'Breaking Bad' Episode 515 Recap: 'Granite State' Moves Towards The Inevitable End

 @ericbrownzzz
on September 23 2013 8:36 AM
breaking bad granite state
Jesse Pinkman is at his lowest point in "Breaking Bad" episode 515, "Granite State." AMC

“Is Walter White still out there?” If “Granite State” is any indication, Walter White is out there, but just barely. He’s a shell of a man now, with just enough in him for one last fight.

Throughout Sunday night's episode, we watched Walt deteriorate into a shell of a man. Gaunt, regretful and completely alone, the man we see in “Granite State” is the furthest possible from the one we met five seasons ago in AMC's "Breaking Bad." The gravity of last week’s episode has forced him into an extremely dark place, and he might not be equipped to handle it. At the beginning of the episode, Walt is full of fury and resentment, but it hardy lasts before those emotions succumb to weakness and frailty. In “Granite State,” Walt comes incredibly close to giving up for good, something that viewers once thought completely impossible. 

When he confronts Saul, Walt tries to slip into his Heisenberg persona and conjure up a sense of menace, but he can’t make that happen. Instead of a threat, Walt can only manage a series of coughs (which confirm to Saul that it is definitely time to leave. Good luck with that Cinnabon). His body is deteriorating rapidly, sucking the life away. All of his menace has completely drained away, leaving only a lonely man dying of cancer. It seems clear that whether or not Walt dies as a part of his war against Jack, he isn't long for this world. 

Throughout “Granite State,” Walt seems to waste away even more. At the cabin in New Hampshire, we see that he just can’t be Heisenberg anymore. The toll is too great. Among his few worldly possessions (including two copies of "Mr. Magorium’s Wonder Emporium"), Walt finds the pork pie hat that previously let him slip into his evil alter ego. In seasons past, the hat was a symbol for all the power Walt had within him. It allowed Walt to summon, but now it’s just a reminder of everything he’s lost.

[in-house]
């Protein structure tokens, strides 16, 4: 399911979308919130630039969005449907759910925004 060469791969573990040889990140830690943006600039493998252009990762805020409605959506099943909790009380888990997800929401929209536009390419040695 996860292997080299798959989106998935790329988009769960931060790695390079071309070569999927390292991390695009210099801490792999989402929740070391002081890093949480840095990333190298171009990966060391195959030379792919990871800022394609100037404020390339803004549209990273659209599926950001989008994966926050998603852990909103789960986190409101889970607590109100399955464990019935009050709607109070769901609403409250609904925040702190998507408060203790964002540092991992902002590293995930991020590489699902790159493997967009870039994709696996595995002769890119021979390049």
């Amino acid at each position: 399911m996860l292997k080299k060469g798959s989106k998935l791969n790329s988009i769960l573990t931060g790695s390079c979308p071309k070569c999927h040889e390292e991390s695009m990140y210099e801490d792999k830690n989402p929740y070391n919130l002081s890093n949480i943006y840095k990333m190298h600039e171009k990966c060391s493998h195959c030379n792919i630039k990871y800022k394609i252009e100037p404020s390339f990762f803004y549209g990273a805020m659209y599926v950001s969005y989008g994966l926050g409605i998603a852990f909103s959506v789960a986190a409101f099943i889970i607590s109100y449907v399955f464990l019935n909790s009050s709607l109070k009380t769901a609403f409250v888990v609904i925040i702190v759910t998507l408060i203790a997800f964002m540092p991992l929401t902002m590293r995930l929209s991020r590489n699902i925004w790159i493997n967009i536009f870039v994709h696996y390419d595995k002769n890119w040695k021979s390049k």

Walt tries to once again become Heisenberg and project that evil image, but he can barely make it out of his driveway. He’s a shell of a man now, without companionship or possessions. He has his money, but nothing to use it on, save paying a near stranger $10,000 an hour for his time. Walt is completely and utterly alone in that cabin.

In the end though, Walt chooses not to stay. He makes a last-ditch effort to send his son some of his money, hoping to ensure that at least some part of his financial legacy provides for his children. But his son wants nothing to do with that money, meaning that every evil move Walt took to “protect his family” was worthless. Echoing a line from the first season, Walt Jr. tells his father that he’s better off dead, but this time, he doesn’t say it as a motivational technique. He truly means every word, and that’s something Walt just can’t deal with. He loses all will to fight, and, for a moment, prepares to surrender, calling the police and letting them know he’s alone in a New Hampshire bar.

At the last second, though, Walt decides not to turn himself in. He catches an interview with his former Gray Matter Technologies' partners Gretchen and Elliot Schwartz on TV. In front of the whole world, his former business partners declare that Walter White had next to nothing to do with the foundation of Gray Matter. It’s an obvious public relations move, but it’s devastating to Walt. He’s literally being erased from the company he helped build. Just as importantly, Walt learns that his signature blue meth is still in production. At every turn, people are working to wipe away any trace of him. Walt can, reluctantly, accept that his family wants nothing to do with him, but he can’t bear an attack on his legacy and ego, so he returns home.